• Also, the images processed by the detector 102 may not require viewing, e.g. on a video display. As such, motion detection in a system consistent with the invention may be performed on raw image data without the extensive processing required for human viewing. For example, a detector consistent with the invention may perform motion detection on the raw data without application of well-known visual perception algorithms conventionally applied to facilitate human visual perception on a display. As used herein “visual perception algorithms” shall refer to known algorithms for color space correction (Bayer to RGB to YUV, etc.), color purity correction, pixel to pixel sensitivity (gain and offset compensation), stuck pixel compensation, gamma correction and encoding to a standard such as CCIR-656, NTSC or PAL, etc. Omitting such algorithms allows for relatively simple detector electronics and lower system cost compared to the use of a common video camera with built-in motion detection or other known detector configurations. Although these advantages are most significantly achieved by omitting all of these algorithms, a system consistent with the invention may omit any one or more of these algorithms. Also, these advantages may also be achieved by applying such algorithms to only some limited portion of the raw image data.
  • Those skilled in the art will recognize that noise filtering algorithms, may still be required to prevent false motion detection in a system consistent with the invention, depending on system requirements and the lens and imager quality. Monitoring color space information from a color sensor may also be implemented in a detector consistent with the invention. However, a black and white imager may be used to achieve reasonable motion detection at very low cost.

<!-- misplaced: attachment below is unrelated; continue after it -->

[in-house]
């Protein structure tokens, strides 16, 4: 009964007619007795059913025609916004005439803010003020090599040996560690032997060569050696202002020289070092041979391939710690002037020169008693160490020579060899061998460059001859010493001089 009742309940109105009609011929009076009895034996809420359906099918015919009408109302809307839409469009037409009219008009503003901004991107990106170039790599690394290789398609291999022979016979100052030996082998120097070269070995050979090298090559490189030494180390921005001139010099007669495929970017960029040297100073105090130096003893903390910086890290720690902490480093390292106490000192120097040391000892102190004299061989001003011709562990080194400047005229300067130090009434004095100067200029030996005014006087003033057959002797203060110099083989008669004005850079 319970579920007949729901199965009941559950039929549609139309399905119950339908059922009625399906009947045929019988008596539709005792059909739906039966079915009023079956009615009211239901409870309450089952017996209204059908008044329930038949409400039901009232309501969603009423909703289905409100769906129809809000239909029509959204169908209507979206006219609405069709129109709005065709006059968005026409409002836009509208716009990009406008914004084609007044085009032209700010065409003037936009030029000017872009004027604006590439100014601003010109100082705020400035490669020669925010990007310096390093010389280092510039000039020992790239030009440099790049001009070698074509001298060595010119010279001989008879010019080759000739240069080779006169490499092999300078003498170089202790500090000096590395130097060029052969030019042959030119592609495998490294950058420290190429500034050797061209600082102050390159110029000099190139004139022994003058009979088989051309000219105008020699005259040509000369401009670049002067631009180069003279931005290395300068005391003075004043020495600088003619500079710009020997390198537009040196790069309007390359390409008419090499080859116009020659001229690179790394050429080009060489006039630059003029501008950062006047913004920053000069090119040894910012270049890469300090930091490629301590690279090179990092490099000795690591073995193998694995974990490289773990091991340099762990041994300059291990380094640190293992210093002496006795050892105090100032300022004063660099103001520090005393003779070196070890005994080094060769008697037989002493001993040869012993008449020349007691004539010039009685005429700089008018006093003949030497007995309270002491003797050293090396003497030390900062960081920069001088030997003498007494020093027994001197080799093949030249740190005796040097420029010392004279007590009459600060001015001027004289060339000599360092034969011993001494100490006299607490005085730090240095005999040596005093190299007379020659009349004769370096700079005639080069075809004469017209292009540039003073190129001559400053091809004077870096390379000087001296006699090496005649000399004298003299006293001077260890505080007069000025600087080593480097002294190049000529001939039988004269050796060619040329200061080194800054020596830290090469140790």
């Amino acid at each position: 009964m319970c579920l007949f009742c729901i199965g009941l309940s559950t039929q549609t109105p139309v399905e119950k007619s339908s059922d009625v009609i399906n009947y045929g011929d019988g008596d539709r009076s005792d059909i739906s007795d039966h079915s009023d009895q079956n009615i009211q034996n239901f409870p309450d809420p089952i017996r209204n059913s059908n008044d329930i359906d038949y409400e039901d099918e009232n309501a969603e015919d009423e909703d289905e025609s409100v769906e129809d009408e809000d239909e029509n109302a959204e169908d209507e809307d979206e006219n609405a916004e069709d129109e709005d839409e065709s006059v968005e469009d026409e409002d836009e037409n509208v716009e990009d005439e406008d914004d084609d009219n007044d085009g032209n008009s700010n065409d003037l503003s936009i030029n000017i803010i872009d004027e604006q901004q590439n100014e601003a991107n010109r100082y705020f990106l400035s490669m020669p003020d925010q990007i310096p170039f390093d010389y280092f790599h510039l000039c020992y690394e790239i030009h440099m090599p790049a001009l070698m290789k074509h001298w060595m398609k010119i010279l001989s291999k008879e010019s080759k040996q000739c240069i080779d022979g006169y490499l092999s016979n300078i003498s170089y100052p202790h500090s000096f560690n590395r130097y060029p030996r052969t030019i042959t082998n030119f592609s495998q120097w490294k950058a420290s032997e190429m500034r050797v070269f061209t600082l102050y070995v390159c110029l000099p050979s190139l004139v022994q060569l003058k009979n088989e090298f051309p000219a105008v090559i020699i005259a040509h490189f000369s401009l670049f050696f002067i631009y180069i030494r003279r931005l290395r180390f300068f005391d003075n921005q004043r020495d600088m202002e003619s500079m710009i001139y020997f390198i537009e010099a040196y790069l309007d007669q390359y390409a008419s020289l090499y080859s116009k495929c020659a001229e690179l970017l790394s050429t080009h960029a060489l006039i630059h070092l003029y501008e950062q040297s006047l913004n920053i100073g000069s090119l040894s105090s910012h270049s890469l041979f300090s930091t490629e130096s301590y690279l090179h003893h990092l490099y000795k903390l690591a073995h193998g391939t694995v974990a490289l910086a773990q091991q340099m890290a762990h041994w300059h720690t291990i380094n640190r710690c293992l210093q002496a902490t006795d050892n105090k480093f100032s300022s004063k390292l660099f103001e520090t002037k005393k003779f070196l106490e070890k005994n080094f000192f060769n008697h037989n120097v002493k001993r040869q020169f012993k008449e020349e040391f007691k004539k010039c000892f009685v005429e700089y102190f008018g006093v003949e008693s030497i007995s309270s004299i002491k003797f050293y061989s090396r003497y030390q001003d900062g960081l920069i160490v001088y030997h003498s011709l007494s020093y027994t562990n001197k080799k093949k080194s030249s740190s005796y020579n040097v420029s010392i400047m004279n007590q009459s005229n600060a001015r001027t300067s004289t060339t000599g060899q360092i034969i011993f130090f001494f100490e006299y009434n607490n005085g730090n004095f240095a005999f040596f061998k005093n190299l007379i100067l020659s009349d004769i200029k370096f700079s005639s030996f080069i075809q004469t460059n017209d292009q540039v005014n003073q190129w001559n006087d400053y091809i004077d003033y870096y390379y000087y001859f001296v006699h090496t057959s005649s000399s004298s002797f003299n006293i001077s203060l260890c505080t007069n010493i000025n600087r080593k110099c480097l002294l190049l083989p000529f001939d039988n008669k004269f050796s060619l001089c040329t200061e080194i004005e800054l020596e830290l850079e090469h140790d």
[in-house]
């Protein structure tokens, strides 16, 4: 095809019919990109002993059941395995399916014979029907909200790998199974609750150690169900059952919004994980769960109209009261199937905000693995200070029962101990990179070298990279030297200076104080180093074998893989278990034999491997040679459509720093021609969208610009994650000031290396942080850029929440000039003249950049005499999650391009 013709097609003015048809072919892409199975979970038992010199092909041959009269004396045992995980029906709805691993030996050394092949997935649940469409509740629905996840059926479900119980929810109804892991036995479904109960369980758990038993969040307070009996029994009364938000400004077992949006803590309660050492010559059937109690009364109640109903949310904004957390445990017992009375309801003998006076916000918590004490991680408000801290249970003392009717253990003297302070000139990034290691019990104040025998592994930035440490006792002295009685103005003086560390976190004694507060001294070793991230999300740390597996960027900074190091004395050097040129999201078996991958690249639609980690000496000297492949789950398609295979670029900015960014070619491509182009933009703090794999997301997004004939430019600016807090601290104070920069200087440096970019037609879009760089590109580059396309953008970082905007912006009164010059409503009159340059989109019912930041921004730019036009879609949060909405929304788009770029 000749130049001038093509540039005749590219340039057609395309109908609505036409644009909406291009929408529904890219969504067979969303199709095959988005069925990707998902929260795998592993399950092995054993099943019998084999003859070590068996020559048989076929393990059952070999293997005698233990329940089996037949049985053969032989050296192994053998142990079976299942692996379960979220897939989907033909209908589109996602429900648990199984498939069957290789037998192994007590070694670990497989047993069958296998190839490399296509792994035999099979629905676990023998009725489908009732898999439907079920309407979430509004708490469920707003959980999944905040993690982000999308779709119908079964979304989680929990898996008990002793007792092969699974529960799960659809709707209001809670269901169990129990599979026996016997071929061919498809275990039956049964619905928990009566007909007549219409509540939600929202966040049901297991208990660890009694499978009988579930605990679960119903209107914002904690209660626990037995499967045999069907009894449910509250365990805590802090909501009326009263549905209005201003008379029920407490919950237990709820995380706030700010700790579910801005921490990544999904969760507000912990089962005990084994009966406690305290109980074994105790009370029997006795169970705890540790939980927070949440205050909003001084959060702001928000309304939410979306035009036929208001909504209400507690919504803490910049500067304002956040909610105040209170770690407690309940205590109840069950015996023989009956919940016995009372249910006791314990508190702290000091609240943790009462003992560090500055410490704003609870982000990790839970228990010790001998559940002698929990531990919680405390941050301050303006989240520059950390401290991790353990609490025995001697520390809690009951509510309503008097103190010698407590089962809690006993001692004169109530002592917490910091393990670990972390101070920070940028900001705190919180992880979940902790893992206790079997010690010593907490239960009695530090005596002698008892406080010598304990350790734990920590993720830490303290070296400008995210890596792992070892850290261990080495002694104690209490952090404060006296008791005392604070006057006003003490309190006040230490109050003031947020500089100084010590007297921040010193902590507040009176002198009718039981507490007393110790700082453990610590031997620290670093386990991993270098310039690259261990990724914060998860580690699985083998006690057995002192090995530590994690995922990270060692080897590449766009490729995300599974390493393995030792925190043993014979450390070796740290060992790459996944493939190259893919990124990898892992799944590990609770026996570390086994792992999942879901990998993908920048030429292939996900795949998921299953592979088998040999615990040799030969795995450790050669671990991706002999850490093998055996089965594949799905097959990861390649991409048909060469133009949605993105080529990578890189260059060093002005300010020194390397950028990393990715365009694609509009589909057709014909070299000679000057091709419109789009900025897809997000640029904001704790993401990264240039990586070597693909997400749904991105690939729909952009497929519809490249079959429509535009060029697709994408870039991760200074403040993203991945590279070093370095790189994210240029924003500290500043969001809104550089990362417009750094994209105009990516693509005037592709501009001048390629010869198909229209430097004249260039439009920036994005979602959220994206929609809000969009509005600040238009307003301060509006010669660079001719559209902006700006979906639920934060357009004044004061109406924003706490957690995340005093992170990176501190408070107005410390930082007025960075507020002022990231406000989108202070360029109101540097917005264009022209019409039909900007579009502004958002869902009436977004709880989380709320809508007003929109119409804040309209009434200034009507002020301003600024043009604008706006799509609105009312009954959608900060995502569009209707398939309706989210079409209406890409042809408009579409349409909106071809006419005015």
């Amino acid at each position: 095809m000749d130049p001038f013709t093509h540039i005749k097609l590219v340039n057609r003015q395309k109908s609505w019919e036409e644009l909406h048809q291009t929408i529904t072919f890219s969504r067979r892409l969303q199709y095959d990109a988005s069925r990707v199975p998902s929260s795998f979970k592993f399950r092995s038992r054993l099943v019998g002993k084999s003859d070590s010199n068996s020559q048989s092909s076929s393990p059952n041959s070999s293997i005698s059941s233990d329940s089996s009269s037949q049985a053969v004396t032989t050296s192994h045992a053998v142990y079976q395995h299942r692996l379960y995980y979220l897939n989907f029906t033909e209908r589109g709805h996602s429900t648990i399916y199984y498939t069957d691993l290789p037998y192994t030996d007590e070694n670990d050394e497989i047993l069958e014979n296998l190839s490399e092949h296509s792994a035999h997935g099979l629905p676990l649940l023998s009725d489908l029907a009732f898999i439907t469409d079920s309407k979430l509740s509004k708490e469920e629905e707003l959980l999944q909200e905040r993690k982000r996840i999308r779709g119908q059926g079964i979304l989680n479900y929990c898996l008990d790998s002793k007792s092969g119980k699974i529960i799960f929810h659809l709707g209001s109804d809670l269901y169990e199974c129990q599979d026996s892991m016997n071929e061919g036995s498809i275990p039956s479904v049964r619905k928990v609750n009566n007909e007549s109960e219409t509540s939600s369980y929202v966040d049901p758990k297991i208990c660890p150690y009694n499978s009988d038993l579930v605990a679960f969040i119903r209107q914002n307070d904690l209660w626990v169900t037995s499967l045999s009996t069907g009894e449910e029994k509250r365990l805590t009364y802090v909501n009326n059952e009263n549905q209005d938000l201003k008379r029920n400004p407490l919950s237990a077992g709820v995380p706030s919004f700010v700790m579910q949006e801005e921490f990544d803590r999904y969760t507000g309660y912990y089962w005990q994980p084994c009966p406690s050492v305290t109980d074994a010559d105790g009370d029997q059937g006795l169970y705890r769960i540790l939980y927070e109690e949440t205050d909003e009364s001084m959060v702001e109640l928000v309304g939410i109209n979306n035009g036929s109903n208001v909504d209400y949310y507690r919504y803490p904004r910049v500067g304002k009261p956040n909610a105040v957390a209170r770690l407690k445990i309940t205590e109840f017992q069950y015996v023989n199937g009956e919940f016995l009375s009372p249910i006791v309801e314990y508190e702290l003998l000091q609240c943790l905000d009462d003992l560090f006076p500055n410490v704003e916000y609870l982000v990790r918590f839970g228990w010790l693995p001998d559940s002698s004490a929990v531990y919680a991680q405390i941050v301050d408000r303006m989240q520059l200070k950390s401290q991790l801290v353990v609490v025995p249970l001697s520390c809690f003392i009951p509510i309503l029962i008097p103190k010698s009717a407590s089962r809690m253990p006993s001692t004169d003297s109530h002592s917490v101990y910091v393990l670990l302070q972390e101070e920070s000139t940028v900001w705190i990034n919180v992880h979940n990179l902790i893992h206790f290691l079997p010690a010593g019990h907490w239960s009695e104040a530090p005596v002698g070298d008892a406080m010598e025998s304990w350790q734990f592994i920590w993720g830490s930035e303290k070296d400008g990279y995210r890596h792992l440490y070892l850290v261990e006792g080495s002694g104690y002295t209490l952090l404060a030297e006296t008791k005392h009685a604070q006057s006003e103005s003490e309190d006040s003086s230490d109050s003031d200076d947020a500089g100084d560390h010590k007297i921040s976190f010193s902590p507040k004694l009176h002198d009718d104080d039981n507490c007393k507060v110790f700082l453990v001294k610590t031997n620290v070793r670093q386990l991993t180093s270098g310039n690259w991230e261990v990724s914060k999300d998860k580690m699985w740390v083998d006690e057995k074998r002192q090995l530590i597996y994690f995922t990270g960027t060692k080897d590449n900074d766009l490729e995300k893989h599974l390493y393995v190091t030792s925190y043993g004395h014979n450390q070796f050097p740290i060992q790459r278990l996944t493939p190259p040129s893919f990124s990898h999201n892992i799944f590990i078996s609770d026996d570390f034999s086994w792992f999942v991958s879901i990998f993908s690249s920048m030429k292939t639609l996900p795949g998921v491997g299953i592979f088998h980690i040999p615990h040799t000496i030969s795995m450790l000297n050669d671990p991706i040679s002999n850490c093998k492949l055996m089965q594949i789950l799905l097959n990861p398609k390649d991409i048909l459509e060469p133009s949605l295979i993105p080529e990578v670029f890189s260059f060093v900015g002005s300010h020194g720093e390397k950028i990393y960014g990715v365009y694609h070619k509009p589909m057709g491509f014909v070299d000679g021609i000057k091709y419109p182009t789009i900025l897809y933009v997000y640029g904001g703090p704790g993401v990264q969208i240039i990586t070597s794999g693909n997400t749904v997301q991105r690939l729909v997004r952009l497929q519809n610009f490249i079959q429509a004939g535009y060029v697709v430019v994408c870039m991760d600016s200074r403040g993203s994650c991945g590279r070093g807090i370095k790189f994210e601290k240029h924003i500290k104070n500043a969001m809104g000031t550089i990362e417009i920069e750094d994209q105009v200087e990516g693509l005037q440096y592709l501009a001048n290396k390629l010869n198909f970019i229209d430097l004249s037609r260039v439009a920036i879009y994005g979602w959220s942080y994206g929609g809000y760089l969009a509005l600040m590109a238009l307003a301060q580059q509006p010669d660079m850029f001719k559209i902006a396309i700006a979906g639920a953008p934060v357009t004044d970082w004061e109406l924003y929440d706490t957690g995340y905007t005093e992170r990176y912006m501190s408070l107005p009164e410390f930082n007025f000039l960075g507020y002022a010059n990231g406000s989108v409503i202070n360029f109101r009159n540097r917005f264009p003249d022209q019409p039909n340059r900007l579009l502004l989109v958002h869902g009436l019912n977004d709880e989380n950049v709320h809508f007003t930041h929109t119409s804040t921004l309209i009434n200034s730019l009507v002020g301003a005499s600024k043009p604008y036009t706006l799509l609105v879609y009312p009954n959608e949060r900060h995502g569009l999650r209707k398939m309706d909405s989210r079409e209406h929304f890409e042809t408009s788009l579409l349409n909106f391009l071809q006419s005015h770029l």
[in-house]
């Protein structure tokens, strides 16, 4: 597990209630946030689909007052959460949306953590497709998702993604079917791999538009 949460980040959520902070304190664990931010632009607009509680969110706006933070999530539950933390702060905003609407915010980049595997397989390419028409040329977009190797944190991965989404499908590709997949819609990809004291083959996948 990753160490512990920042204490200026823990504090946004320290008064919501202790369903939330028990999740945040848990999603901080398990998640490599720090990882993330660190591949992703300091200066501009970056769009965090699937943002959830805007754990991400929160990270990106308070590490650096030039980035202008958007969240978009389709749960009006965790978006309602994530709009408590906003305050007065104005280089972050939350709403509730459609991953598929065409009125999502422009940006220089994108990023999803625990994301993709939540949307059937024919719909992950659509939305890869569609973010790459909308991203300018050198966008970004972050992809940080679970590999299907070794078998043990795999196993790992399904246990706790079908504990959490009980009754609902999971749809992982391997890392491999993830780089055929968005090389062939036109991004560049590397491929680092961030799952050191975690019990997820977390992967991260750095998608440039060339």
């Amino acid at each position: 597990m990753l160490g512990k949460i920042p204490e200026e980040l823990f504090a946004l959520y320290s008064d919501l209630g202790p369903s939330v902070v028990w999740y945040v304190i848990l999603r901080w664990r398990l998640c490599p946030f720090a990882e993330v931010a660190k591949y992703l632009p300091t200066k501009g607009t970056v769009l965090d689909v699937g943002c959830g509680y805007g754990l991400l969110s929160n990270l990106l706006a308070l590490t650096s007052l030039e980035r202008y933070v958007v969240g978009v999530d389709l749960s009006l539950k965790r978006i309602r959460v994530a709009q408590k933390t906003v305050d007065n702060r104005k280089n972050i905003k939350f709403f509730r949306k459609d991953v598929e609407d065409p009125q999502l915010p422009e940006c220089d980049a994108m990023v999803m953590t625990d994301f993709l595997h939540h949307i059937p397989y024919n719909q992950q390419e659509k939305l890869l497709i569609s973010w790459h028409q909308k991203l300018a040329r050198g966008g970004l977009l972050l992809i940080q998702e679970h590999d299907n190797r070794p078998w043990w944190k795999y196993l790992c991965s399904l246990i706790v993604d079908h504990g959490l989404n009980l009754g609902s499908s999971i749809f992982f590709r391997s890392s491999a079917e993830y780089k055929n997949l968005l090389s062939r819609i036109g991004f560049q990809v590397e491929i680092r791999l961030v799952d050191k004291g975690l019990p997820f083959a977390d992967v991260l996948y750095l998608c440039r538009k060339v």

• Moreover, use of a detector and camera consistent with the invention provides significant advantages over use of high resolution imagers with built-in motion detection. The independent detector allows for un-interrupted motion detection coverage of an area of interest. The detector output can cause the camera to aim and zoom in on moving objects, while also commanding a recording device to capture segments of the camera video output, e.g. through a serial communication port or alarm inputs to the recording device. The detector may be configured to be compatible with most known PTZ cameras and recording devices, allowing system customization for diverse requirements of resolution, cost, zoom capabilities, etc. A system consistent with the invention also, for example, achieves better low light capability, better automatic gain control, full 30 frames per second (or more) update rate, and allows use of mature image enhancement algorithms for the video output. Moreover, in a system incorporating a camera with optical zoom, loss of resolution associated with digital zoom may be avoided.
  • FIG. 4 is a block flow diagram of a method 400 consistent with one exemplary embodiment of the invention. The block flow diagram of FIG. 4 includes a particular sequence of steps. It can be appreciated, however, that the sequence of steps merely provides an example of how the general functionality described herein can be implemented. Further, each sequence of steps does not have to be executed in the order presented unless otherwise indicated.
  • As shown, the detector continually monitors 402 received images for changes indicative of a moving object. During this time the camera may be allowed to operate independently according to a default pattern or user-initiated scanning pattern, e.g. in a wide-angle scanning pattern. In a configuration where the detector is secured to a fixed location, the background of the detector's field of view may always be stationary. Running default patterns or jumping between any wide-angle or zoomed views with the video camera will not effect motion detection since the camera and detector operate independently.